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Apple Fatigue sets in for some as company unveils latest plan

Published Oct. 1, 2005

Is there a 12-step program for Apple Fatigue?

We want the Apple-troubles story to be over. We would prefer a happy ending, but more than anything we want a climax for this gut-churning soap opera.

We can't have it yet. This isn't some movie of the week that ends, happily or otherwise, at 11. It's real life. It's messy. It seems endless.

I pull a clipped-out magazine story from an overflowing Apple folder. It's from 1990, is titled, "Yet Another Strategy for Apple," and features a picture of former CEO John Sculley saying, "Apple always does its best when its back is to the wall."

Underneath that clipping is a story from 1992, from the same major business publication. This one is about "Apple's Plan to Survive and Grow," and in it an Apple "director of software" (who later went to Microsoft) explains why a batch of joint ventures with IBM will prove incredibly smart.

And Friday, as Apple executives hosted yet another conference call to explain yet another strategy and pile of layoffs, Apple Fatigue drained us.

But this story matters, because Apple matters.

Friday's announcements held few surprises and no stunners. It was more of the same, a beleaguered company doing the best it can with the few cards it holds.

Apple all but drove a stake into the heart of OpenDoc, a software technology that stemmed from the Apple-IBM alliance. OpenDoc always had a technical edge. But it lost to Microsoft, a more relentlessly focused software company back then, and now.

Apple, paring back to what it calls core markets, faces a terrifying balancing act. Cutting deeply was necessary to clean the wounds. But will the cuts go so deep that they bleed the patient dry? (Haven't we heard this before?)

We can't allow Apple Fatigue to dull us to the fact that layoffs are about human beings, about loss. In one sense, this round could not have come at a better time, given the torrid Silicon Valley economy that with luck should sponge up most of the departing talent in fairly short order.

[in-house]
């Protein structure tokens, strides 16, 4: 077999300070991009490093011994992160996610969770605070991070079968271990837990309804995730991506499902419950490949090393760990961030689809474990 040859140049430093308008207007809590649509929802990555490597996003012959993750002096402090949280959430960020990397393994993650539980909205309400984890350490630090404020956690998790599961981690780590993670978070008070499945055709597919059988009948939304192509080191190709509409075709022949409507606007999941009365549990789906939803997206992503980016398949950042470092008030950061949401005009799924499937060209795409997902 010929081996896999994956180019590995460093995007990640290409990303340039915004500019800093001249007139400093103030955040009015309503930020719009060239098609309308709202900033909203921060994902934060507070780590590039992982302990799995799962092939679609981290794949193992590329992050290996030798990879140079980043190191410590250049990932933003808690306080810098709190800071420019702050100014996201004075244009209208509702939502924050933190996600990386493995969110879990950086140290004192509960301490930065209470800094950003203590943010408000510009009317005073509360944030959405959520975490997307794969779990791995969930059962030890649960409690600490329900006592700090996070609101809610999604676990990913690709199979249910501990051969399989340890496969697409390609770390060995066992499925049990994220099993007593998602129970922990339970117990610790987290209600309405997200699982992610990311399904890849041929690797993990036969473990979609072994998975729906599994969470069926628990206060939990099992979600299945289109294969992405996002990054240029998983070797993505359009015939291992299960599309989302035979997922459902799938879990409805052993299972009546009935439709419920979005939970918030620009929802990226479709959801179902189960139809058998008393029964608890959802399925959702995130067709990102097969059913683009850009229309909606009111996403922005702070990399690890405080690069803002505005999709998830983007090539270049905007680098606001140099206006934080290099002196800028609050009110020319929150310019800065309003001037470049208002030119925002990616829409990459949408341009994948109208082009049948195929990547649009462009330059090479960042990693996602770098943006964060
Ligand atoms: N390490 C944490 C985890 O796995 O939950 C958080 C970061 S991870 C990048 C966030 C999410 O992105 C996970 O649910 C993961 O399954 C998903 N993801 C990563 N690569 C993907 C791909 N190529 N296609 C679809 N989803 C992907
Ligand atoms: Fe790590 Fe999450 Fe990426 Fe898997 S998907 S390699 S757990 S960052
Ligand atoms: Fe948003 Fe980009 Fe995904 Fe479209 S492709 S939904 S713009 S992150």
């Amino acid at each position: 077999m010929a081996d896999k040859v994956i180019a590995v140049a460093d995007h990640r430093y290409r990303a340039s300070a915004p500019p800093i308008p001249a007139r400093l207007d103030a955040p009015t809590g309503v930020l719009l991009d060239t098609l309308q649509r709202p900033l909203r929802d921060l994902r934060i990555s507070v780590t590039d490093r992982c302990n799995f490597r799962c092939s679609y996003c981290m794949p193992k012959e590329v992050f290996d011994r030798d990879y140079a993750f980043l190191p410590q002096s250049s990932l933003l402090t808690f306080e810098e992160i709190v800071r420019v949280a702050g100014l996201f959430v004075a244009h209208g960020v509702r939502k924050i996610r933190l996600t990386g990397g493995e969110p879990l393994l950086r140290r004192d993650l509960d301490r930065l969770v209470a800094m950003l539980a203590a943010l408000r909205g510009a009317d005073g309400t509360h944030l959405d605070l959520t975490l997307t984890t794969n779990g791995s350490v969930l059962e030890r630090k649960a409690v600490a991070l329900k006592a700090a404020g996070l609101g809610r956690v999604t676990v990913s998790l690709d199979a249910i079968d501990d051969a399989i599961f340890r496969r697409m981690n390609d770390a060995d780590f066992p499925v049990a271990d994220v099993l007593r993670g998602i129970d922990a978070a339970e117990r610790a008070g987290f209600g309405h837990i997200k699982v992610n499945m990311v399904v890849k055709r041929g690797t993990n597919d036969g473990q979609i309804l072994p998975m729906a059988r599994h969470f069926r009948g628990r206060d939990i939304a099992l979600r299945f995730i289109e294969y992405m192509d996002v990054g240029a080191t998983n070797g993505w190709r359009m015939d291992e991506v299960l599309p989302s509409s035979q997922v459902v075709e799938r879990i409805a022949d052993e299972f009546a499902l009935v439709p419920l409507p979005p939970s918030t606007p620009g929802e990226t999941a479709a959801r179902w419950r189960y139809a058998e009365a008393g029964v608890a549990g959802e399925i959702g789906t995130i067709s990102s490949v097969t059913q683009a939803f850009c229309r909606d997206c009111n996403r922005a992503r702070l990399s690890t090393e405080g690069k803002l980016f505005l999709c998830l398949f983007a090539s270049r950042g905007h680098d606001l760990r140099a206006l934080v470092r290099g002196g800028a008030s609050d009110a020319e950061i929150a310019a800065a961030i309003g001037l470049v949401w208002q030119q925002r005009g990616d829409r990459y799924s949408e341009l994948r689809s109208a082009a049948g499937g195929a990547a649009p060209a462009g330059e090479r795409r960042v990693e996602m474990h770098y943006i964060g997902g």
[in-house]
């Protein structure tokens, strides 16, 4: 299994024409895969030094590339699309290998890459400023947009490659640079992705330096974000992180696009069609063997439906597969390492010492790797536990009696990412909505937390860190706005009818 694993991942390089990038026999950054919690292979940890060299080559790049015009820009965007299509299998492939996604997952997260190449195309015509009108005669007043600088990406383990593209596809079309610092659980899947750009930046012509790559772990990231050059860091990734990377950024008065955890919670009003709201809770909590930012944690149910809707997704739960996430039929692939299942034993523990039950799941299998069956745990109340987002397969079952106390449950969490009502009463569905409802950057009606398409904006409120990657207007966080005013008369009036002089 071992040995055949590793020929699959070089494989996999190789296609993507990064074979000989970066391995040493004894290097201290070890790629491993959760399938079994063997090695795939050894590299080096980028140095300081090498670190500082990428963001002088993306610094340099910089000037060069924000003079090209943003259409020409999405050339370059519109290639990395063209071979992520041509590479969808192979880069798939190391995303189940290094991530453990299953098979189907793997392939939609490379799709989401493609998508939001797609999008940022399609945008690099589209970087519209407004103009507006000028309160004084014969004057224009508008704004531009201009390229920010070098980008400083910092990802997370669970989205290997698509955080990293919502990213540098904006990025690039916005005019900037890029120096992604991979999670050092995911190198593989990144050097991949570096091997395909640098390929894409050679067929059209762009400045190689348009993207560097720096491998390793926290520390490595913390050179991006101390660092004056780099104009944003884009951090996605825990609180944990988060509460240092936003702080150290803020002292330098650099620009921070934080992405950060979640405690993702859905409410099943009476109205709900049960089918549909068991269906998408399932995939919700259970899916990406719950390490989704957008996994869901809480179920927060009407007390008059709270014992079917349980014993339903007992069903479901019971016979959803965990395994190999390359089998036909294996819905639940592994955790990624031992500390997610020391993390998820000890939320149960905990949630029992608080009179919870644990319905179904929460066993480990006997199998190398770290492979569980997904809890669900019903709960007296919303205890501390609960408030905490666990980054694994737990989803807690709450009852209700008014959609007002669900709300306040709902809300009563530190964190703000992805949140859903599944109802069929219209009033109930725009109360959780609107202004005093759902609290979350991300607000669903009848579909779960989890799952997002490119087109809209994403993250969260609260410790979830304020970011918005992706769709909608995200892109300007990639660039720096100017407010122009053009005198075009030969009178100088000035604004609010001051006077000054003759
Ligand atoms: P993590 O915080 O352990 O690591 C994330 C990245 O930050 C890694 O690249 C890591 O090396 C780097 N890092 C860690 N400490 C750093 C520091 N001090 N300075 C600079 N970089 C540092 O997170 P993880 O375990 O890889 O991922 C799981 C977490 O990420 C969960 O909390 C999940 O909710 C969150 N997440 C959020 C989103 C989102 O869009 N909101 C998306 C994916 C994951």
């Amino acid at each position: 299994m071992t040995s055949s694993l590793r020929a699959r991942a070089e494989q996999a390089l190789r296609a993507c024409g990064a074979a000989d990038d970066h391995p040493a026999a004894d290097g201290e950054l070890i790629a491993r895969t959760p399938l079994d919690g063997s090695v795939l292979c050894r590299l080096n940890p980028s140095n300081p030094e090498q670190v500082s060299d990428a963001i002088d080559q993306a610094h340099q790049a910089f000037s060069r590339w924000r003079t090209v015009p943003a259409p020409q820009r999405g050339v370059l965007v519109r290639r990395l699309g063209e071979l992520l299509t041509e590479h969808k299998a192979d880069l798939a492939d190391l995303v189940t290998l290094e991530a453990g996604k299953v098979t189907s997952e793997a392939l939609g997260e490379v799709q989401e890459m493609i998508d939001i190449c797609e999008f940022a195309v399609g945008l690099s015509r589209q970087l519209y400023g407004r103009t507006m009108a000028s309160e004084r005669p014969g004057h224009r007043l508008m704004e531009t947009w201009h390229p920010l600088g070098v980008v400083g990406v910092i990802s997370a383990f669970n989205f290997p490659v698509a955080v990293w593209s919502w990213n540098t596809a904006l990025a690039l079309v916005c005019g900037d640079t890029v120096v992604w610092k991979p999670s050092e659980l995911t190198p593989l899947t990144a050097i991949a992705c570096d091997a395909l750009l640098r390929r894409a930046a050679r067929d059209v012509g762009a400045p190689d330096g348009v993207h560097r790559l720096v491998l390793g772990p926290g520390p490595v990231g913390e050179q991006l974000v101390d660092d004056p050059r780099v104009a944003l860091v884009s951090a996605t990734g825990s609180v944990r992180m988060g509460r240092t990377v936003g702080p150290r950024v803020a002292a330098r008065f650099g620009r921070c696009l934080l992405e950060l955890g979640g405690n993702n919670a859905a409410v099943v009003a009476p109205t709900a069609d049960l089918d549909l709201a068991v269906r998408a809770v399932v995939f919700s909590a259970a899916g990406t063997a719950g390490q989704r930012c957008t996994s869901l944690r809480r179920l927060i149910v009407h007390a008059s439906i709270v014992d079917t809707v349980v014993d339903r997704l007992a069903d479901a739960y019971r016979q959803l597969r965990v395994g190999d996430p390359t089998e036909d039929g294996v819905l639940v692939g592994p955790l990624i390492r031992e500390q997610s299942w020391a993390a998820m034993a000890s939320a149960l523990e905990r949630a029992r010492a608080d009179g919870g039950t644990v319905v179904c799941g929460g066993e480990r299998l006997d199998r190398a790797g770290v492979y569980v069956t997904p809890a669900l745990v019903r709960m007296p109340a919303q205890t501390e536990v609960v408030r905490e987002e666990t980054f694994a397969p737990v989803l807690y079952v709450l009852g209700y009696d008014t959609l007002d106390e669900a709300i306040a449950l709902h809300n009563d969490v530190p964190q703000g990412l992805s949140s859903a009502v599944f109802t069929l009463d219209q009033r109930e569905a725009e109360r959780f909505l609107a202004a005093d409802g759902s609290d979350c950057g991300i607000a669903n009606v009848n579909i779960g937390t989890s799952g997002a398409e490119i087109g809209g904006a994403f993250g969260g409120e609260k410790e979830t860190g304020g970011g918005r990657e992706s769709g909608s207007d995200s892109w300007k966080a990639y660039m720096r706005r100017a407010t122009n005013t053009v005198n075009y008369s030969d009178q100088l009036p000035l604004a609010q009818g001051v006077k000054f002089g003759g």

I suspect that Apple's CEO, Gilbert F. Amelio, would be pleased if Apple Fatigue led the media to give the company more breathing room _ more space to move through what is either an endgame or stunning turnaround. Many of you would be pleased, too.

For those of you who simply don't care what happens to Apple, I sympathize. I think you should care, not just because people's lives are involved, but also because of what Apple and the Macintosh have meant to Silicon Valley and computing.

I'm weary of the saga, but not of the Mac. I'm weary of corporate knifings, but not of the company's focus on making technology something that is easy to use. I'm weary of wondering whether Apple will survive, but I'd be measurably less happy in a world where the insanely great were co-opted by the powerful or, worse, dismissed as, well, insane.

Will Apple make it? Beats me. I still think there's a shot, though.

And while my Apple Fatigue is especially draining today, I remember why this company holds my weary attention. I can't keep my mind off a company that seems equal parts brilliance, fuzziness and resilience, a perpetual-motion machine of promise and peril.

_ Write Dan Gillmor at the Mercury News, 750 Ridder Park Drive, San Jose, CA 95190; (408) 920-5016; fax (408) 920-5917; e-mail: